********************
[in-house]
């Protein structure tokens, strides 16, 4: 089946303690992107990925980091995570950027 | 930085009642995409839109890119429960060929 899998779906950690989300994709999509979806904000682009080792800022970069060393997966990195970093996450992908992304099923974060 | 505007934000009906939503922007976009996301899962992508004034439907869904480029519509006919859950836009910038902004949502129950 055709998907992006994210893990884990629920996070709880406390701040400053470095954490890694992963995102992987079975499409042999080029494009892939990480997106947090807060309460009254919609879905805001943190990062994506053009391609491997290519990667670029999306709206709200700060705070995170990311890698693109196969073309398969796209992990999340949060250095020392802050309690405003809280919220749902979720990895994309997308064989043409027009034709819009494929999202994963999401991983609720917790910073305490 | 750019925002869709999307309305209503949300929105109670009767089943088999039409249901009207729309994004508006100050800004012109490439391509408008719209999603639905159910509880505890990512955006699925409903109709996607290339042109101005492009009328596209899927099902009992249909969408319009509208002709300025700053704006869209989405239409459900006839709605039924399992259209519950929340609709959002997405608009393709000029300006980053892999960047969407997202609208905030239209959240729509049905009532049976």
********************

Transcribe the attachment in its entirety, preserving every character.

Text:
[in-house]
């Protein structure tokens, strides 16, 4: 089946303690992107990925980091995570950027 | 930085009642995409839109890119429960060929 899998779906950690989300994709999509979806904000682009080792800022970069060393997966990195970093996450992908992304099923974060 | 505007934000009906939503922007976009996301899962992508004034439907869904480029519509006919859950836009910038902004949502129950 055709998907992006994210893990884990629920996070709880406390701040400053470095954490890694992963995102992987079975499409042999080029494009892939990480997106947090807060309460009254919609879905805001943190990062994506053009391609491997290519990667670029999306709206709200700060705070995170990311890698693109196969073309398969796209992990999340949060250095020392802050309690405003809280919220749902979720990895994309997308064989043409027009034709819009494929999202994963999401991983609720917790910073305490 | 750019925002869709999307309305209503949300929105109670009767089943088999039409249901009207729309994004508006100050800004012109490439391509408008719209999603639905159910509880505890990512955006699925409903109709996607290339042109101005492009009328596209899927099902009992249909969408319009509208002709300025700053704006869209989405239409459900006839709605039924399992259209519950929340609709959002997405608009393709000029300006980053892999960047969407997202609208905030239209959240729509049905009532049976």